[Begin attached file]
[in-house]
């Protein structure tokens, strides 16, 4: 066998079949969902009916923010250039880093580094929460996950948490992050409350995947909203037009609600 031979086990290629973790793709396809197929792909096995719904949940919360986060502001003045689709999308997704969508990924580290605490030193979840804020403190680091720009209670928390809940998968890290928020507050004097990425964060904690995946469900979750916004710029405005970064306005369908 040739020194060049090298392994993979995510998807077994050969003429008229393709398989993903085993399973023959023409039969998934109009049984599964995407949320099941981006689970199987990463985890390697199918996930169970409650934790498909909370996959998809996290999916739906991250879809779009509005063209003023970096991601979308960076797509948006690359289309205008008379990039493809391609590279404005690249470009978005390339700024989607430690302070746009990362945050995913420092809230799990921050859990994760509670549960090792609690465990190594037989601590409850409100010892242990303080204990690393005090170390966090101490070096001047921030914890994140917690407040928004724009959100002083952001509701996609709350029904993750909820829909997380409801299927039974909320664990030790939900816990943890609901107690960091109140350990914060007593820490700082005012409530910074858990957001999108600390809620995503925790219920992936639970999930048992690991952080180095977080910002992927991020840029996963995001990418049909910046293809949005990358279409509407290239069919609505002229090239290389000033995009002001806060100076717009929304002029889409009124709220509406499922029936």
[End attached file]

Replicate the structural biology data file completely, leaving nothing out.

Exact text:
[in-house]
């Protein structure tokens, strides 16, 4: 066998079949969902009916923010250039880093580094929460996950948490992050409350995947909203037009609600 031979086990290629973790793709396809197929792909096995719904949940919360986060502001003045689709999308997704969508990924580290605490030193979840804020403190680091720009209670928390809940998968890290928020507050004097990425964060904690995946469900979750916004710029405005970064306005369908 040739020194060049090298392994993979995510998807077994050969003429008229393709398989993903085993399973023959023409039969998934109009049984599964995407949320099941981006689970199987990463985890390697199918996930169970409650934790498909909370996959998809996290999916739906991250879809779009509005063209003023970096991601979308960076797509948006690359289309205008008379990039493809391609590279404005690249470009978005390339700024989607430690302070746009990362945050995913420092809230799990921050859990994760509670549960090792609690465990190594037989601590409850409100010892242990303080204990690393005090170390966090101490070096001047921030914890994140917690407040928004724009959100002083952001509701996609709350029904993750909820829909997380409801299927039974909320664990030790939900816990943890609901107690960091109140350990914060007593820490700082005012409530910074858990957001999108600390809620995503925790219920992936639970999930048992690991952080180095977080910002992927991020840029996963995001990418049909910046293809949005990358279409509407290239069919609505002229090239290389000033995009002001806060100076717009929304002029889409009124709220509406499922029936």